Krogstad also mentions that the influenza was often accompanied by pneumonia, as well as milder ear infections that receded without treatment. In addition, there were a few cases of gastrointestinal influenza with acute diarrhoea. These often took a mild course and lasted for 3–4 days (6). He also writes that ‘immediately linked to the influenza I have seen four cases of clinically determined pulmonary tuberculosis. Two of these had previously suffered from tbc. Pedis that was healing well, but in connection with the influenza there appeared a rapid, extensive pulmonary tuberculosis. In the other two patients there were no signs of tuberculosis’ (6).
The Red Cross clinic, Andenes. Photo: Sør-Troms Museum
Gone without a trace
Rossow wrote about the end of the epidemic in his report for 1919: ‘It disappeared without a trace as the year 1919 began, in that no more than three cases were reported’ (5). In 1918, there had been 549 reported influenza cases.
He added, though, that ‘there appeared during the first months (of 1919) some cases that I have interpreted as sequelae of this insidious disease, such as debilitation of the heart, nervous afflictions of various kinds, hysteria and melancholia, though all of which of a transient nature’ (5).
Then as now, no effective drugs against the disease were available. It is reported that in virtually every house a can of tar was kept on the stove, since the tar fumes were supposed to have both a preventive and an alleviating effect on the Spanish flu. Some also believed in tobacco, and thought that nicotine would do away with the ‘devilment’.
The spread of infection and the recommended measures are strikingly similar when we compare the current pandemic with the Spanish flu 100 years ago
Many also believed that brandy helped cure the disease. Quite extraordinarily, the alcohol prohibition during the First World War, which was made permanent by a decision of the Storting, was repealed by the government due to the Spanish flu. In late autumn 1918 and in response to massive pressure, the liberal government of prime minister Gunnar Knudsen (1848–1928) allowed all households to buy one half-bottle of brandy without a prescription as a one-off measure for treatment of the Spanish flu (‘Mr Løvland’s half-bottle’) (7).
The local GP’s medical report for 1918 states ‘influenza’ as the cause of death in 16 cases. If we assume that the number of reported cases of influenza (549) is correct, this gives a mortality rate of 2.9 %. The church records, however, give the Spanish flu as the cause of death in 24 cases for the same year. A possible explanation for this difference in reported mortality could be that some of those who perished from the Spanish flu and were buried in Andøya had died elsewhere. They may have been brought to their ancestral village and laid to rest there (6). In 1918, the village of Andenes had a population of approximately 1 500, and there were seven registered deaths from the epidemic. The island of Andøya had a total population of approximately 4 770 (in 1910).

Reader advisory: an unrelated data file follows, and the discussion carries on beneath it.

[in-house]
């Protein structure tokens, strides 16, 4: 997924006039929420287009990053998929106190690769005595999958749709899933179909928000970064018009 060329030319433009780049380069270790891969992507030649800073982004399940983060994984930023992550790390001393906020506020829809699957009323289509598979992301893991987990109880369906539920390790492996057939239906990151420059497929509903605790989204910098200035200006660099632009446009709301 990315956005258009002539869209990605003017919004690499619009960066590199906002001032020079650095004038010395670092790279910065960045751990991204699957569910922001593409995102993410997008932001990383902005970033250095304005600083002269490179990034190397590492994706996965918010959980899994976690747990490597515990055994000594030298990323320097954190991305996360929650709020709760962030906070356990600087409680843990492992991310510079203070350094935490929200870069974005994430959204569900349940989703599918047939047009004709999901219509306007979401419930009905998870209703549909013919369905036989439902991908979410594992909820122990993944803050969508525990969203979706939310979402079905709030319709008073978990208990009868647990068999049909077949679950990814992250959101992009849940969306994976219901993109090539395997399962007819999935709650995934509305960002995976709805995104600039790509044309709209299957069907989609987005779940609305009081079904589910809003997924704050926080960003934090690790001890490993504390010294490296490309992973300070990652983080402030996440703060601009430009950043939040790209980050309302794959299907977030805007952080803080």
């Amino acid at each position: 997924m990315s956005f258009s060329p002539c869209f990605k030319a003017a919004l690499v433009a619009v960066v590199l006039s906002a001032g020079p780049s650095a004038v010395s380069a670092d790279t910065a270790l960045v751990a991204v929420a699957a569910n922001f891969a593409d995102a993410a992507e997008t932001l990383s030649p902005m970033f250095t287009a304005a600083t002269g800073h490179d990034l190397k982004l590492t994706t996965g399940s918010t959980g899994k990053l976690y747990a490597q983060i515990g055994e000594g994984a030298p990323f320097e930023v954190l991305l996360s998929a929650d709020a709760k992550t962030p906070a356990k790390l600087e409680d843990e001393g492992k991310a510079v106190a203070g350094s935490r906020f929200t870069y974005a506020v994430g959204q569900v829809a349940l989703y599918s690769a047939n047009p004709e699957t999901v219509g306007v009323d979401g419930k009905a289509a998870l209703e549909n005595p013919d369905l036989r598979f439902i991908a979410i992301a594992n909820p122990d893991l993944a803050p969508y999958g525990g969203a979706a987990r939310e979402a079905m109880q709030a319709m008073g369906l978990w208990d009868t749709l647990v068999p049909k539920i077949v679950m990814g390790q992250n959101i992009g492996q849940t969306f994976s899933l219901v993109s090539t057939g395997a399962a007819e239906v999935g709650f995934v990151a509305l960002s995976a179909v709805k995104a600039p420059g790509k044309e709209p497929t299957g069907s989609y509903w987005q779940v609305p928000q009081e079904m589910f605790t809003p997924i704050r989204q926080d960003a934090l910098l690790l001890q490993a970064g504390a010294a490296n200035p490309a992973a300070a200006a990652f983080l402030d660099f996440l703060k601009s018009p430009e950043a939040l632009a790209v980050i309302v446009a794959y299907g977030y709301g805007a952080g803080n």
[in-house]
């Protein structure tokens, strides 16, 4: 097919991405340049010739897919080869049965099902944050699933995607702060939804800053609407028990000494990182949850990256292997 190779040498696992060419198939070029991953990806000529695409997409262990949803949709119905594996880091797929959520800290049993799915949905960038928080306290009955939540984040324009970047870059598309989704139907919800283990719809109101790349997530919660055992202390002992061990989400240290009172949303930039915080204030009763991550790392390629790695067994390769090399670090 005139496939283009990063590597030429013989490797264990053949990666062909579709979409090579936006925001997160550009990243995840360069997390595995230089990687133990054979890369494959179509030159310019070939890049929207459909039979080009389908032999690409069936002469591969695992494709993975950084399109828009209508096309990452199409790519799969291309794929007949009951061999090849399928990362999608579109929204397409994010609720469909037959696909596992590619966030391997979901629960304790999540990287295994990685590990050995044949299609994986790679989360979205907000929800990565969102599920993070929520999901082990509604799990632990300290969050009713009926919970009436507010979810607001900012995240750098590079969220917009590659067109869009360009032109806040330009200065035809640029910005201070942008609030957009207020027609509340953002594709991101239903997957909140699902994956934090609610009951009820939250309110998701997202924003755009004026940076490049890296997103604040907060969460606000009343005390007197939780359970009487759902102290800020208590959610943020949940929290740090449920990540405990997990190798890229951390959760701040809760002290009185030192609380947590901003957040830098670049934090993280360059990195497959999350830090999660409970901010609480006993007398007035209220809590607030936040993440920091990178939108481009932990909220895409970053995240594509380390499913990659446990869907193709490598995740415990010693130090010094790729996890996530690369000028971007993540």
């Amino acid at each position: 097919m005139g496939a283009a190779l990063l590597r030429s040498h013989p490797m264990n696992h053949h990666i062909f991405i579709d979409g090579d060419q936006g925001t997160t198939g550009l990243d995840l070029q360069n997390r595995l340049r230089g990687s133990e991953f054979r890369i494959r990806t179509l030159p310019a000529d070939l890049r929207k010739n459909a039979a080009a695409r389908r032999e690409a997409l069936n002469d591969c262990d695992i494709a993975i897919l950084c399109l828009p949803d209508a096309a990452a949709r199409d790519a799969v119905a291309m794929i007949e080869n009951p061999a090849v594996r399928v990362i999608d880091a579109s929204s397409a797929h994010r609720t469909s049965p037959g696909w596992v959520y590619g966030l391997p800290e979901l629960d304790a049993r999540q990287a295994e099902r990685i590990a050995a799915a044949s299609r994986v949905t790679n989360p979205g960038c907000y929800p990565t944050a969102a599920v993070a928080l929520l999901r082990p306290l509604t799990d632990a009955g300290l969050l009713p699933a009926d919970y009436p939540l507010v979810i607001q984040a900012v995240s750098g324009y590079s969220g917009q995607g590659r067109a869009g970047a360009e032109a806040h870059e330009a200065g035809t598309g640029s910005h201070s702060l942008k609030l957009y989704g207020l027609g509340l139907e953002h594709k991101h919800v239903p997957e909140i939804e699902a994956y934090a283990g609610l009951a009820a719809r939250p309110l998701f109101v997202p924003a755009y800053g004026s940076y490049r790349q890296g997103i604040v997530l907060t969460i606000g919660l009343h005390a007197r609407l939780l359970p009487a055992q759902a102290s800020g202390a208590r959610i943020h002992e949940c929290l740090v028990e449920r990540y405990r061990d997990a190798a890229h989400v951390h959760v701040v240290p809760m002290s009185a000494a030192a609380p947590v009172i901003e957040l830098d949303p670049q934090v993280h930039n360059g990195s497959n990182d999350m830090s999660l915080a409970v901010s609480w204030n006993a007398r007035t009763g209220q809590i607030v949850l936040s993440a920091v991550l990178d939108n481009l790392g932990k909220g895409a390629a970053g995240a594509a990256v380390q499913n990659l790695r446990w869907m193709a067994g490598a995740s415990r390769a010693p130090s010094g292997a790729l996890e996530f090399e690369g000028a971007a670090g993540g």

Of the 16 registered deaths from the Spanish flu in the municipality as a whole, six were women and ten were men. One-half of the men who died were 20–30 years old. The women were more evenly spread over age groups: two of the women had died before the age of 16, but none of them were older than 60 years (6).
Measures taken after the epidemic
Rossow wanted to draw on the experience from the epidemic to improve the possibilities for more effective isolation and treatment of patients. He wrote:
‘Having learned from the experience of the Spanish flu, epidemics of diphtheria and all the large and small misfortunes, as well as the many sick patients in the fishing huts, I started to address the issue of a clinic at Andenes. I made some drawings and sent them in for review. I started with charity bazaars, after first lobbying intensely for the cause. And the money came pouring in, so that by the end of summer I already had 4000.-.
Then at Mrs Keilhau’s (Louise Keilhau, Norwegian educator, peace activist and leading member of the Norwegian Red Cross, 1860–1927) proposal, the Andenes chapter of the Red Cross was established, which would continue the work with the clinic. I had the honour of serving as chairman of this chapter during my time in Andenes. All the board members took a great interest, so dances and bazaars and arrangements of all kinds were held to raise the required capital, but there was a long way to go. An application to the county for a major contribution – recommended by the municipal council – was not granted for budgetary reasons! In other words, we had to work on the matter ourselves and place the burden entirely on the population of Andøya’ (5).
So a local Red Cross association was established at Andenes in 1919, and a new clinic was completed in February 1923. The Norwegian Red Cross had committed to an interest-free loan of 30 000 kroner. The local inhabitants of Andøya island had themselves raised 10 000 kroner (5).
Food for thought
The spread of infection and the recommended measures are strikingly similar when we compare the current pandemic with the Spanish flu 100 years ago. What is missing today that can be improved for the next occasion?